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Shortcuts on the Desktop

Some people keep everything hidden away. Others like to have what they need "right there", ready for immediate use.

Windows 95 and Windows 98 allow you to create shortcut icons on your desktop to give you quick access to the programs and files that you want.

First a bit of review. When a program is installed to a Win95/98 computer the installer utility typically puts all the program and program support files into a folder somewhere on the hard drive. While doing so, the installer utility also places a shortcut into a folder in the Start menu.

Click the Start button (usually at the bottom-left corner of the Windows desktop screen) and you get a menu. Choosing the Programs option gives you a second column of menu choices and if the choice has a folder icon, you may need to browse in a third column of choices to get to the program you want.

This illustration shows what I see on my own computer when I go to find the Microsoft Works program by the conventional Start button method.

I use some programs every day. I would rather save my time getting the job started more quickly. I put a desktop shortcut icon where I can see it right away after I turn my computer on.

The first thing I need to do is know the name of the computer program (.exe or executable).

I click the background of the desktop using the right mouse button.

A short set of options for the desktop appear. (This is called a context sensitive menu because the choices apply to the desktop. If I right-click other parts of the screen, other options will appear that apply to the object I clicked.)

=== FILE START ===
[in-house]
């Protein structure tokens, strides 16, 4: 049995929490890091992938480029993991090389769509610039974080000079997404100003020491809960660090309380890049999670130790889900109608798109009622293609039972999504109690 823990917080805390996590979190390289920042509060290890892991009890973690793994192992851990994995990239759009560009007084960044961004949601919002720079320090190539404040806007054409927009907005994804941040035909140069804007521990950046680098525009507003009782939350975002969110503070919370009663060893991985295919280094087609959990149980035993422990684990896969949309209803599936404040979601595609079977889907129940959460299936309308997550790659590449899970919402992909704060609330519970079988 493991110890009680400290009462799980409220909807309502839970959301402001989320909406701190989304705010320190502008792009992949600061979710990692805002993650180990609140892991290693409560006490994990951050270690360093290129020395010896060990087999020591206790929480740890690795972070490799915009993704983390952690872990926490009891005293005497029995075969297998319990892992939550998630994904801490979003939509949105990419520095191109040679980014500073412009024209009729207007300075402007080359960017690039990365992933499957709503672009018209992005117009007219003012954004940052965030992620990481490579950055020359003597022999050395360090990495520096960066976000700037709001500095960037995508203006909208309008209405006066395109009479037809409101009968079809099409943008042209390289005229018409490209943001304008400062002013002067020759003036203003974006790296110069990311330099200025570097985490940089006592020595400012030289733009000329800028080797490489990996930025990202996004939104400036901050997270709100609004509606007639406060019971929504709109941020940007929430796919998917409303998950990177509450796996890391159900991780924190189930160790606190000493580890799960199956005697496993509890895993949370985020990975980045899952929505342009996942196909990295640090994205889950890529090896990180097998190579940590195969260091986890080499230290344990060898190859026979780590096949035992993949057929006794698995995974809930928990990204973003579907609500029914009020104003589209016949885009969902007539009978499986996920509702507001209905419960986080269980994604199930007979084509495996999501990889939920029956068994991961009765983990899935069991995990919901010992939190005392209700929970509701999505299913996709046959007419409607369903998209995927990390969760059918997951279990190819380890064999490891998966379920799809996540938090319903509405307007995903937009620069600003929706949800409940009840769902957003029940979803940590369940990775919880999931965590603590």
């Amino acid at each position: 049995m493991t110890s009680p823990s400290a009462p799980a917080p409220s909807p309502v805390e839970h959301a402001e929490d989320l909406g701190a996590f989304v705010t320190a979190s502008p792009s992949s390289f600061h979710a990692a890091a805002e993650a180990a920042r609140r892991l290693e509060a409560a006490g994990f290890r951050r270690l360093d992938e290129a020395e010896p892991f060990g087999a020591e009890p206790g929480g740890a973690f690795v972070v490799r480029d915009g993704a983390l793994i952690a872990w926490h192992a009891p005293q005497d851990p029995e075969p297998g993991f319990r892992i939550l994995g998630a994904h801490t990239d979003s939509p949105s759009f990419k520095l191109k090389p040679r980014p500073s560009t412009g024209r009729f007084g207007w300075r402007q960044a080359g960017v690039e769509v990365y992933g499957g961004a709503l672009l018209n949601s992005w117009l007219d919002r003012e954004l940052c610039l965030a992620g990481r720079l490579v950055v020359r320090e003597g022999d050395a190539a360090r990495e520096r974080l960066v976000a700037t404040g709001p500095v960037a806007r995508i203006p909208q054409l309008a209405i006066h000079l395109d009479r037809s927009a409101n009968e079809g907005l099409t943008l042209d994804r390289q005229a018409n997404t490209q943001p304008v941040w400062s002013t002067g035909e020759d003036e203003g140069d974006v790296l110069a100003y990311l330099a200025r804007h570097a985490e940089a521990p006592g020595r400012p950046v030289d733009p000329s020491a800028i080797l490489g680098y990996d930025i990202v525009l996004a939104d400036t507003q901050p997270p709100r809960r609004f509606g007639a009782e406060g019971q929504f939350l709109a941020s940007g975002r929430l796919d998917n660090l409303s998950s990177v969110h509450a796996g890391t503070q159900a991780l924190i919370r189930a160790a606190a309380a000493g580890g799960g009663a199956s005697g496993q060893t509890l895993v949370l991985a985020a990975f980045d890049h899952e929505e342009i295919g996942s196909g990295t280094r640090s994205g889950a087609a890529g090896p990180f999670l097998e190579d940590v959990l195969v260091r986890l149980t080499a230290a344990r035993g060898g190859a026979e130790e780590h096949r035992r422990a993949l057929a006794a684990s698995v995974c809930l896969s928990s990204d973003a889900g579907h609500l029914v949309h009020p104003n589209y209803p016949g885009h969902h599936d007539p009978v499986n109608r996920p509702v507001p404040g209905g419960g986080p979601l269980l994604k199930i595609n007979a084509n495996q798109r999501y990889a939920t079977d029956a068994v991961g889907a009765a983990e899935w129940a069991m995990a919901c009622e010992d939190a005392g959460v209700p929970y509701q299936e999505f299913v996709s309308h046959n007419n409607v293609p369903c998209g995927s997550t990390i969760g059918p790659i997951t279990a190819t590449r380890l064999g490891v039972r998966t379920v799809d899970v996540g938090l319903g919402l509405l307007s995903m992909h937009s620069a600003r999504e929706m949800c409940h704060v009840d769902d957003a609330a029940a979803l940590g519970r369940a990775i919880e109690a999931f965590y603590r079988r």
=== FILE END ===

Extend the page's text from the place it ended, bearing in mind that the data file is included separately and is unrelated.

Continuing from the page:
I choose New and select Shortcut.

Now I can either type the entire linking path of the program or go looking by clicking the Browse button. Since the linking path can be several layers deep in the C:\ drive, I prefer to browse. Most programs install into the Program Files folder of the C:\ drive.

Scrolling to the folders beginning with "M", I find two possible locations for the program execution file. I might have to try first one and then the other. In this case it was MSWorks not the "Suite" folder just above in the next illustration.

Finally I locate the Msworks.exe program file which I "Open."

Back in the dialog box, the complex path name to the desired program gets automatically entered by Windows 95/98 into the blank labelled "Command line."

Click the "Next" button and either accept the name or type one you like better into the blank.

When you click the "Finish" button, the new Shortcut (Link) icon appears on the desktop. The next time you want to quickly start the Works program, all you will need to do is double click the desktop icon.



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Personal Computer Education -
Algot Runeman
Permission granted to print and duplicate.
August 30, 1999